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Cheeze-It
12-22-2002, 11:31 AM
How have degrees in Computer Science changed over the years?
I mean, with degrees in something like Law or Medicine, I think
each generation basically learns the same thing. But with 'puters...

What was a degree in CompSci like before Windows 95 came out?
Ooh, or before the internet was, uh, big...

ammar
12-22-2002, 11:49 AM
I Think the main principles of programming, have not changed alot... But many things have changed like: the programming languages, OS's, and computers...

::Edit::
By the way it's a very interresting subject.

MethodMan
12-22-2002, 11:52 AM
I definitely agree, however, you have to look at the fact that computers have been around for like 60 years or so. Computer Science is a developing program. Engineers have existed for much longer, their job only improves with technology, but their tasks are esentially the same.

A professor told me, in the early days of programming, their programming class consisted of watching someone programming.

As technology changes, the course has to change to adapt, until we find a perfect solution, if that exists.

Terranc
12-22-2002, 12:05 PM
I know Bill Gates took a computer science and applied mathematics in college in the 70's.

From what I understood, he took fortran and basic. Very different, I'm sure. But it was still based on programming, just a different era of computing in general.

Shiro
12-22-2002, 12:11 PM
When I look at computer science in the Netherlands, a lot of things have changed. The fundamental subjects like mathematics, algorithms and datastructures haven't changed a lot. It are mainly the 'modern' subjects which have changed, because technology changes and points of view change. When I started at university, procedural programming was the way we started learning programming, today the students start with object oriented programming. Software engineering things like UML, CMM and PSP got into the education programs.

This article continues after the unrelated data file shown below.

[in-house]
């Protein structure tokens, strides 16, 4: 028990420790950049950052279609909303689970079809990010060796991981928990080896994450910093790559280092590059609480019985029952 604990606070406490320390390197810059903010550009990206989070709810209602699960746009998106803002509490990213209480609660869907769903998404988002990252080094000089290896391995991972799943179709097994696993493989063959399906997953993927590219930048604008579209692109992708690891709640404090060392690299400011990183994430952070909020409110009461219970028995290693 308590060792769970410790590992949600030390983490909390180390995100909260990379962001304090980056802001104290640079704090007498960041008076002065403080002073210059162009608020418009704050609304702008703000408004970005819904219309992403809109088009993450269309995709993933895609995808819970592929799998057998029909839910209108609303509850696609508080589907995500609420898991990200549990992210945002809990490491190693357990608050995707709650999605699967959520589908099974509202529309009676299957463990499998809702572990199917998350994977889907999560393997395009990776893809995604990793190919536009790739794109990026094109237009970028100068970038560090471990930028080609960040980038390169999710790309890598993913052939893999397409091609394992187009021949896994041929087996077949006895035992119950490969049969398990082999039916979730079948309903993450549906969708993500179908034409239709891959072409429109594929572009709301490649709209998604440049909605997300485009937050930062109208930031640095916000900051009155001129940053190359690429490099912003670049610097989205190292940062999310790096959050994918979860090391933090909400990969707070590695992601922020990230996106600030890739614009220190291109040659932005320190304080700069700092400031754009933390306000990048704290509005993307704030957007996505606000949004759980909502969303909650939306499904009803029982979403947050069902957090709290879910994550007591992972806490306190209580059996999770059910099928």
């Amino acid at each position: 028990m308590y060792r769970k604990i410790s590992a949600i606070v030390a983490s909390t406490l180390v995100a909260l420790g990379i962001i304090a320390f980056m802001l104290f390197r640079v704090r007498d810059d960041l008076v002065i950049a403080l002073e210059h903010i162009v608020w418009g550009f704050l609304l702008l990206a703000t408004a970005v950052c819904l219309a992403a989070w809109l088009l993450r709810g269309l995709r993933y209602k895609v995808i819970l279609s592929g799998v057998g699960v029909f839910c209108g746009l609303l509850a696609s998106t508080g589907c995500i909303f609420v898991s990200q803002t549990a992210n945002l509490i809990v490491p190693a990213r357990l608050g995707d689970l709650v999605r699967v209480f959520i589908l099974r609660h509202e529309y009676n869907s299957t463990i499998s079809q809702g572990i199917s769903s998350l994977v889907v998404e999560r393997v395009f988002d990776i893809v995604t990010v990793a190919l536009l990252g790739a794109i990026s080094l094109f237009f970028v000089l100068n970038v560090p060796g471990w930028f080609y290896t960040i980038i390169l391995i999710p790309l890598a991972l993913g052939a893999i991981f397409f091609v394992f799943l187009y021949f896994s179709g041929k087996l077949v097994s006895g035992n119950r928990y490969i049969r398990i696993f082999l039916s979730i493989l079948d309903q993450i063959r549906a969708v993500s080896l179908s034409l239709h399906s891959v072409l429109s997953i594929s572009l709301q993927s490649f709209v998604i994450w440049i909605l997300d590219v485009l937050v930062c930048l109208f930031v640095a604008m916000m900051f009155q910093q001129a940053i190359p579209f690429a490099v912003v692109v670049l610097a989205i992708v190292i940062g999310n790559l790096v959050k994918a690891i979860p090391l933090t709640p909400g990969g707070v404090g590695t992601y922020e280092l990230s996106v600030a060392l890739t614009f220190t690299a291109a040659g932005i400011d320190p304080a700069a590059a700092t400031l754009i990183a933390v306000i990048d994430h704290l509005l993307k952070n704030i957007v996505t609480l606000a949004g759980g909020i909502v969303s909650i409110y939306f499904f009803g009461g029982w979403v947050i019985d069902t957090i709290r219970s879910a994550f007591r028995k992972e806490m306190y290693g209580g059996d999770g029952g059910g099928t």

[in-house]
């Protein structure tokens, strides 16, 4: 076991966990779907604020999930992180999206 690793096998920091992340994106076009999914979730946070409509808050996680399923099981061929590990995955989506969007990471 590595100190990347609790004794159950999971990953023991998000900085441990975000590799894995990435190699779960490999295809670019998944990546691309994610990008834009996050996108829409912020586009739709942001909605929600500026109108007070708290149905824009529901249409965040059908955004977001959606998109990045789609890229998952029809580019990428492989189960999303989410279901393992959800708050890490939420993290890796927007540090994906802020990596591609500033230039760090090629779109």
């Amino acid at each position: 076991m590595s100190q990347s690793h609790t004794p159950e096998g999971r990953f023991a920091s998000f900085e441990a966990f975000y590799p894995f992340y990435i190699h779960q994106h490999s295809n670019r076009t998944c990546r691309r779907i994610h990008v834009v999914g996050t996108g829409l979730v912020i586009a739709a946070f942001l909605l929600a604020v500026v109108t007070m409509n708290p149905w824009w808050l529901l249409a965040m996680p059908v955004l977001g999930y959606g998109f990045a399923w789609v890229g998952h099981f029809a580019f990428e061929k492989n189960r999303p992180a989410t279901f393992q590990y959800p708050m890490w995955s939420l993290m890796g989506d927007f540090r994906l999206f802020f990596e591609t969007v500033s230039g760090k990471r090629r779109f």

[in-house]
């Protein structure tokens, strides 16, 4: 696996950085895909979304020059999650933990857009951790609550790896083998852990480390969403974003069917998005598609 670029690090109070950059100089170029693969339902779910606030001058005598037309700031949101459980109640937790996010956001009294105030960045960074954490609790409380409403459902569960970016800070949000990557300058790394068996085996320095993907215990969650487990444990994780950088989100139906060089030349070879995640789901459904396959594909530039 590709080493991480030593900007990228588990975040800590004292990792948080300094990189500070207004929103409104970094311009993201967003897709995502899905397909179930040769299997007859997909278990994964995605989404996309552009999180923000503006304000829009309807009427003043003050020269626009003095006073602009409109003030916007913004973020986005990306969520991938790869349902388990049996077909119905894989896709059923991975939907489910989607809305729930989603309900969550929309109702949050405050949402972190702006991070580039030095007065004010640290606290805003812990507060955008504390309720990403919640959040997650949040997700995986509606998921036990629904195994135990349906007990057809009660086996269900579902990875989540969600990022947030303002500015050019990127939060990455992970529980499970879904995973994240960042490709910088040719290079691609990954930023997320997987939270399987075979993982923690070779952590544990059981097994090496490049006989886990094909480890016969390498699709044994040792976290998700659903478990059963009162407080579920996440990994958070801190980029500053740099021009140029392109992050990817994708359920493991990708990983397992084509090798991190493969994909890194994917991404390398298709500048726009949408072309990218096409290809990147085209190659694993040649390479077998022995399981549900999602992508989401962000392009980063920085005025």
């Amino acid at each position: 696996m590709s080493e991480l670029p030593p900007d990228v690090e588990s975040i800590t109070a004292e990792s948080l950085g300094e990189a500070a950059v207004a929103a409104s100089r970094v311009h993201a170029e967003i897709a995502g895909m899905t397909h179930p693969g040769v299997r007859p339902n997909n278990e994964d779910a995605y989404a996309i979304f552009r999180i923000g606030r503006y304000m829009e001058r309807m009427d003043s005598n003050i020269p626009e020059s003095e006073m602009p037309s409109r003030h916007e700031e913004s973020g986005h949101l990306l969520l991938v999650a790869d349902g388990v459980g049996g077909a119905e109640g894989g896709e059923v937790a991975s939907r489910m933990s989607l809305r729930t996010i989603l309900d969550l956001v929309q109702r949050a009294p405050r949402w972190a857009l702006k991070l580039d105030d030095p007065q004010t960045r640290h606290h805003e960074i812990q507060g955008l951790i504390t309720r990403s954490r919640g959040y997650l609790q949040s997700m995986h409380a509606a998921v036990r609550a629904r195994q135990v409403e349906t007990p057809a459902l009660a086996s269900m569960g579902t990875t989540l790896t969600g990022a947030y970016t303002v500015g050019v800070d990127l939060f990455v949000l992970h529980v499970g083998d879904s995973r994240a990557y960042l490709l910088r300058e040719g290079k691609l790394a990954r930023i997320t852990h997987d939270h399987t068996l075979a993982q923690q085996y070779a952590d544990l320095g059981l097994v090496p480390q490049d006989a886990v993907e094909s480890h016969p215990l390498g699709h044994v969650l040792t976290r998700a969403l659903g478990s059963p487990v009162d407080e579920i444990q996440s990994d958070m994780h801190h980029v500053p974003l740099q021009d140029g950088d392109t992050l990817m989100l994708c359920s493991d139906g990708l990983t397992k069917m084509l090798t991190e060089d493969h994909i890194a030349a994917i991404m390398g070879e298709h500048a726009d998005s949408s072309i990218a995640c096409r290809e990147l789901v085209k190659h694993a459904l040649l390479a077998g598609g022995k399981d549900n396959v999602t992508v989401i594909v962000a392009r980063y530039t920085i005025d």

But I think it is not only in computer science, also most other subjects are changing, mostly because of new points of view. Also for medicine, new ways of healing people were invented, new technology supporting medicine was invented and so much more was invented and is still going on.

CompiledMonkey
12-22-2002, 02:37 PM
It's all about the program to go into. Some schools have better programs of CS than others.

Also, CS may not be for you. It all depends on what you want to do for a living. If you're in that 10% of programers that work on operating systems, compilers, and new programming languages then yes, Computer Science is for you. If you're part of the other 90% you'll end up working for a company solving business problems. Which is what I currently do so I chose the Information Systems major instead of CS. No reason to go through hell when you'll never use it.

Fountain
12-22-2002, 07:08 PM
Tell you what-if we all got degrees in maths everything would be easier. In computer stuff-maths is the king!:cool:

Fountain
12-22-2002, 07:09 PM
edit? oh well I meant to add-maths and a bit of logic-cracked it!

MrWizard
12-23-2002, 03:03 AM
Originally posted by Shiro
When I look at computer science in the Netherlands, a lot of things have changed. The fundamental subjects like mathematics, algorithms and datastructures haven't changed a lot. It are mainly the 'modern' subjects which have changed, because technology changes and points of view change. When I started at university, procedural programming was the way we started learning programming, today the students start with object oriented programming. Software engineering things like UML, CMM and PSP got into the education programs.

But I think it is not only in computer science, also most other subjects are changing, mostly because of new points of view. Also for medicine, new ways of healing people were invented, new technology supporting medicine was invented and so much more was invented and is still going on.

I couldn't agree more.

You guys should read this article on it, the author makes some really good points.

http://www.flipcode.com/cgi-bin/msg.cgi?showThread=ContemporaryComputerScience&forum=discuss&id=-1